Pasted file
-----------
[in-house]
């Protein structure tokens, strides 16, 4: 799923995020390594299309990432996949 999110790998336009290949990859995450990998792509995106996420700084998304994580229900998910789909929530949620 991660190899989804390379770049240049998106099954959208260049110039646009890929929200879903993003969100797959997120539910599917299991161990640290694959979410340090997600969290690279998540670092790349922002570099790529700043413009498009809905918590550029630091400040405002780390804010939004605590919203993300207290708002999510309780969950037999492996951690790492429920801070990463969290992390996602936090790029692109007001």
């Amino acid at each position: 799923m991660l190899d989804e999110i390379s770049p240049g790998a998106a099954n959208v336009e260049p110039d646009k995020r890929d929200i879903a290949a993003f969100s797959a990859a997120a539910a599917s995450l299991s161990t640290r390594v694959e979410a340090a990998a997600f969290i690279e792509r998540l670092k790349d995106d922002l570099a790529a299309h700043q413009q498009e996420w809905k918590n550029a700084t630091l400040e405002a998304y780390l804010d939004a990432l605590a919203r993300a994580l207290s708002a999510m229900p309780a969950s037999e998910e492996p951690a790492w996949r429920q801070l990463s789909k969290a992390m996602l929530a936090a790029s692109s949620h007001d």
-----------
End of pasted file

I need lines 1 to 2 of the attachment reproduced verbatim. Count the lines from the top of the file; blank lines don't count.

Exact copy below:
[in-house]
């Protein structure tokens, strides 16, 4: 799923995020390594299309990432996949 999110790998336009290949990859995450990998792509995106996420700084998304994580229900998910789909929530949620 991660190899989804390379770049240049998106099954959208260049110039646009890929929200879903993003969100797959997120539910599917299991161990640290694959979410340090997600969290690279998540670092790349922002570099790529700043413009498009809905918590550029630091400040405002780390804010939004605590919203993300207290708002999510309780969950037999492996951690790492429920801070990463969290992390996602936090790029692109007001």